TSA Pat-Down Leaves Mich. Man Covered in Urine

Tom Sawyer of Romulus, Mich., a 61-year-old bladder cancer survivor, says an aggressive airport security pat-down dislodged and spilled his urostomy bag, and he had to board a plane with his clothing soaked with urine. 7078727 WLNS

A bladder cancer survivor from Michigan who wears a urostomy bag that collects his urine says a rough pat-down by a security agent at Detroit Metropolitan Airport caused the bag to spill its contents on his shirt and pants.

Tom Sawyer told CBS Affiliate WLNS that on November 7, after electing to go through the airport's new full-body scanner, he was pulled to the side to be patted down by a TSA agent.

The 61-year-old retired special education teacher said he asked to be examined more discreetly.

Sawyer told WLNS correspondent Jessica Maki that after being taken to a private area, he alerted the TSA agents about his urostomy bag and the danger of its lid being undone, but they didn't listen.

And when the pat-down began, Sawyer says the agent was so rough, the cap on the urostomy bag came off, spilling urine on him.

"No apology, no recognition - Is that urine? - no nothing, no offer to help me," Sawyer said. "And I had to face the fact that I had to walk through the airport with urine."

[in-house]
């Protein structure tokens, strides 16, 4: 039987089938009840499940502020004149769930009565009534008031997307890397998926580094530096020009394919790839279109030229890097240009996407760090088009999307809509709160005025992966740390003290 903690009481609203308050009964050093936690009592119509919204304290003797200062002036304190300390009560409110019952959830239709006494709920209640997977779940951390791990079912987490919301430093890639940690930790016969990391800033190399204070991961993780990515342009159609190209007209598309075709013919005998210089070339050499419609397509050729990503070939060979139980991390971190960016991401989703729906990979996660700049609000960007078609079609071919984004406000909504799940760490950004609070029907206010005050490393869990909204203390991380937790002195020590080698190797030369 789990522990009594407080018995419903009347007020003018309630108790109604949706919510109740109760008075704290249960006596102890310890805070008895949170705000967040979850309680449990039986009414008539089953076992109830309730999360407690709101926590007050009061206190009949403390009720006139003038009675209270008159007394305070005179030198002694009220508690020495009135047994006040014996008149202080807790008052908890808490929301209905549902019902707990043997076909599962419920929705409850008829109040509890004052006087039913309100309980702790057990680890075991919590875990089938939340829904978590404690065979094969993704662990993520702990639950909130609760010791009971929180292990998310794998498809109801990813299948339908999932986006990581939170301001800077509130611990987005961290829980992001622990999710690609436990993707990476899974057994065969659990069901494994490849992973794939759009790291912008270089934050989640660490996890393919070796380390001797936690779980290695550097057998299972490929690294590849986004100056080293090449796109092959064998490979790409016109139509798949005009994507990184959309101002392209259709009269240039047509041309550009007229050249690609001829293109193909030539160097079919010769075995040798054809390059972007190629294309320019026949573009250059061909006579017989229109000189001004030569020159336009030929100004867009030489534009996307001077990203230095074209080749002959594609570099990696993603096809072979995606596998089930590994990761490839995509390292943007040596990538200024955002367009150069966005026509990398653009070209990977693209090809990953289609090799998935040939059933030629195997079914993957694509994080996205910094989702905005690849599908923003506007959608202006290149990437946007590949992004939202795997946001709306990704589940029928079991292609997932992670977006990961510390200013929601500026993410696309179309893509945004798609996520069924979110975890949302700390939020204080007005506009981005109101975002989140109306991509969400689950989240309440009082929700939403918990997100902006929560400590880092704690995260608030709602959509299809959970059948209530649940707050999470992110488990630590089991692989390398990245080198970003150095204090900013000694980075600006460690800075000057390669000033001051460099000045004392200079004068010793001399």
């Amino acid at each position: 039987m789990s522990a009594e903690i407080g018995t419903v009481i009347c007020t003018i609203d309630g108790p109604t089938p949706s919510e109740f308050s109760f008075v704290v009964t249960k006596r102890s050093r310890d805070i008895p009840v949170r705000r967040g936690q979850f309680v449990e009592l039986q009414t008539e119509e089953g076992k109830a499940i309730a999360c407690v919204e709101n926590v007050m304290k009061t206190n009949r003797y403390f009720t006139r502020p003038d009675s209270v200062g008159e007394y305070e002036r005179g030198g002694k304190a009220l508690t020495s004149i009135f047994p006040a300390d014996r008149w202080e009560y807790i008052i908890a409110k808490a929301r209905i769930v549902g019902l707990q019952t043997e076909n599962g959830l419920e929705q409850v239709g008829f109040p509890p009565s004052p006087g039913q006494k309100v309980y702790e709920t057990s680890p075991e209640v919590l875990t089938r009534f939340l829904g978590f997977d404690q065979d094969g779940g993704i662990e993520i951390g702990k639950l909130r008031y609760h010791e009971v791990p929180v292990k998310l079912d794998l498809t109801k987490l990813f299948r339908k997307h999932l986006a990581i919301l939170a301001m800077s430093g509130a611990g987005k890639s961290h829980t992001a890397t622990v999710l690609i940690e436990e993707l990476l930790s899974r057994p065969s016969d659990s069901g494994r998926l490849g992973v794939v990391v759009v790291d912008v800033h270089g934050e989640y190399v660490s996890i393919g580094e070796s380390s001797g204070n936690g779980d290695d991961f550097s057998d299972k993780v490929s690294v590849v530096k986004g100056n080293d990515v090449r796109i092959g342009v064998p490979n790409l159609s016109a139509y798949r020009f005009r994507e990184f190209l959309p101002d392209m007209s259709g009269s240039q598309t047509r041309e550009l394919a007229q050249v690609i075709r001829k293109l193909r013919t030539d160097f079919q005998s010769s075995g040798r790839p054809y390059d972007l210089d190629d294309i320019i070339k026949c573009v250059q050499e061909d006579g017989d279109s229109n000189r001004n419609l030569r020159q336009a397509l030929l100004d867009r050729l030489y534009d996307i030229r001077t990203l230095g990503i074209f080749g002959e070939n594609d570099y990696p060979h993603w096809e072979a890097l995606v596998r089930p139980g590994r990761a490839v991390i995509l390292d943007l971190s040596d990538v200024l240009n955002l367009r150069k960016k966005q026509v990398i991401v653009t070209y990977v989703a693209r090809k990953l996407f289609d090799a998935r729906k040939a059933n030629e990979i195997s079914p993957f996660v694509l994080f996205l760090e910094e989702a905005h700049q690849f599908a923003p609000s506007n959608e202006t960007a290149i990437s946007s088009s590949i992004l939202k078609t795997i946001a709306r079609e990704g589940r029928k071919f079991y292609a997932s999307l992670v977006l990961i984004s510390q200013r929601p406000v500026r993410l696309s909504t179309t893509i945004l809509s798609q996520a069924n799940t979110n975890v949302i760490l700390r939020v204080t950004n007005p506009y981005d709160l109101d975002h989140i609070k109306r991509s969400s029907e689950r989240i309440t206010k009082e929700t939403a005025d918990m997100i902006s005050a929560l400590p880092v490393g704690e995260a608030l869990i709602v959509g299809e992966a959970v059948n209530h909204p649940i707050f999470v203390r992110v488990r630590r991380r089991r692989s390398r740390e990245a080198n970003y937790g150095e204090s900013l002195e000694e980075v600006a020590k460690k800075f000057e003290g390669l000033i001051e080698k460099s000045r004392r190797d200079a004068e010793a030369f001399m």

Describing the episode to the Detroit Free Press, Sawyer said he broke down crying: "I was just so embarrassed, so humiliated."

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Once he and his wife were finished with security, Sawyer changed his bag, but had no time to change clothes so as not to miss his flight to Orlando.

He had to board the plane soaked in urine.

"I was embarrassed to death," Sawyer said.

Sawyer has sent complaints to several TSA officials.

Sawyer told Maki that for people who use a urostomy bag to collect urine, "Our biggest nightmare is that in public something will happen. My nightmare came true."

On CBS' "The Early Show" this morning, Transportation Security Administration chief John Pistole said he had "great concern over anybody who has felt like they have not been treated properly or have had something embarrassing like that happen."

The Bladder Cancer Advocacy Network says bladder cancer survivors "deserve to be treated with dignity and respect by TSA agents."

According to the Bethesda, Md.-based group, there are more than 500,000 bladder cancer survivors in the U.S.

"No one living with an ostomy should have to fear flying because of concerns that they might be humiliated at an airport security checkpoint," the group's website states.

Sawyer's daughter, Elizabeth Danowski, told WLNS that she had a message for the TSA: "Do your job. Absolutely, we want you to do your job. I want to get on a plane and feel safe; I have a five year old, I want to know that when I fly with him we are safe.

"But do it with some human decency - listen."


More on TSA Enhanced Screening Controversy:

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TSA Chief: No Change in Screening Policy
Torches & Pitchforks at Airport Security
Obama: I Understand Rage Over Enhanced Screening
TSA Modifies Screening Rule for Pilots
TSA Makes Cancer Victim Remove Prosthetic Breast
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